The Silver Siren, p.4Chanda Hahn
“Okay, Kael. You lead, I’ll follow.”
His face erupted into a smile of relief. A smile that rocked me to my very core. I forgot to breathe.
Kael wrapped his arms around me in a completely unSwordBrotherly fashion and touched forehead to my temple. “Thank you,” he whispered. “Thank you.”
We spent most of the rest of the day on horseback. When we stopped for a drink I switched places. Riding behind Kael, my hands lightly resting on his hips, was awkward at first. But I was tired and emotionally drained from destroying the barn. Frequently, I fell asleep leaning against his warm back. He let me rest and didn’t disturb me, only stopping when I needed a break. I could tell he was in a hurry to get to our destination, so I tried to not call for a rest too often.
Faraway was tireless, as if he could sense Kael’s impatience, and we covered more ground than should have been possible. We didn’t stop until after the sun had set, and Kael had found a small out cropping against a rock wall.
Kael dismounted first and without asking, wrapped his hands around my waist to lift me down. My legs were stiff and my back sore from riding in the same position all day, and I was grateful for the extra support from the ground. Stretching out my legs, I walked the perimeter of the camp Kael had chosen. There wasn’t much to shield us from the elements; large boulders and rocks covered most of the terrain other than the large outcropping. There was enough room underneath for two people to sleep if it rained, but we had no supplies. No bedrolls, food, or anything else.
I turned around looking for Kael but he was gone. “Kael?” I called out.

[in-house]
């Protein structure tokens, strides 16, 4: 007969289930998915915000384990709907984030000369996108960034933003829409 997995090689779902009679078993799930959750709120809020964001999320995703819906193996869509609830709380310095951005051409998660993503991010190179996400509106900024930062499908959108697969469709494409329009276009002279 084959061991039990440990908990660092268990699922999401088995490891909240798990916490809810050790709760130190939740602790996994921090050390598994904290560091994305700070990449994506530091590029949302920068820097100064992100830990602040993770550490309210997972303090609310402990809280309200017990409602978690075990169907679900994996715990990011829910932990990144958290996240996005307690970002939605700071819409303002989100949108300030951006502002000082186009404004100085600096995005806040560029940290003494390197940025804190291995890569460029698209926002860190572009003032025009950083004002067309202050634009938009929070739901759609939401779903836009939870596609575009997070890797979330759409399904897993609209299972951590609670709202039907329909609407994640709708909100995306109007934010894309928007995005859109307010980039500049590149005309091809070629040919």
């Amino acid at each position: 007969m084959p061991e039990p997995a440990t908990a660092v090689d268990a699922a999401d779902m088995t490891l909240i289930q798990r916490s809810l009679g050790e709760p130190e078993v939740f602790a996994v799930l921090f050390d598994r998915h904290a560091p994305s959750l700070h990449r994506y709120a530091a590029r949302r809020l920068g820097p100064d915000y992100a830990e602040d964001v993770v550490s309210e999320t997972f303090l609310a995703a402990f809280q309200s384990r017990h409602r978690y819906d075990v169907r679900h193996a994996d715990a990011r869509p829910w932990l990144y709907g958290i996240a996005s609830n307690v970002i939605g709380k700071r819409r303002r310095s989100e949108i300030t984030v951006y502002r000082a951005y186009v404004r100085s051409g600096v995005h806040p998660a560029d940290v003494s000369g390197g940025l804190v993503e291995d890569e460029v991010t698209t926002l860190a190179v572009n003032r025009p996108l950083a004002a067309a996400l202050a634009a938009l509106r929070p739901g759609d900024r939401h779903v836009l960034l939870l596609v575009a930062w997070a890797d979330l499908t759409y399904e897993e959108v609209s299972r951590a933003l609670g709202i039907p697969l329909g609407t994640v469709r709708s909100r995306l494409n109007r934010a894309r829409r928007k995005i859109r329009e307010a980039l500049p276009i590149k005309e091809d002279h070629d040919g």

No answer. My voice echoed into the night, and the lack of response worried me. At night everything looked larger, darker, scarier. I had to remind myself that I had a SwordBrother nearby. Everyone was scared of them. Faraway had remained silent most of the day and even now had moved off to the edge and looked to be standing guard. I knew that my magnificent horse loved to pretend he was invincible but in fact was far from it. He was probably as exhausted as I was.
You should find some food. You look terrible, I thought.
His large equine head turned my way, snuffing at me. I look better than you. I was carrying two today. All you did was sleep.
I felt myself grin as I took shelter under the ledge and pulled my feet up to my body for warmth. I plan on doing some more of that, I teased, my eyelids growing heavy. I was still recovering from the ordeal. My body needed sustenance and sleep to recover, and since there wasn’t any food, I was choosing the alternative. At least sleeping was better than blacking out.
Then I’ll wait a few more minutes. He’s almost here.
Where did he go? I asked yawning.
It looks likes he went up.
He scaled the rock wall and is now coming down. He’s got a pretty proud look on his face. I’d say he probably found some dinner.
Great! I’m starving.
Pebbles began raining down around me and bounced off of the slab overhead to roll a few feet out in front of me. It didn’t take much to visualize his strong body, nimbly scaling down the rock wall above me. I could almost picture the serious expression he would have on his face, his jaw clenched in concentration, his blue eyes underneath a furrowed brow, with a sheen of sweat across his forehead. I imagined his muscles bunching as he neared the bottom, as he prepared to leap the rest of the way. My imagination was almost impeccably timed with Kael’s actual descent.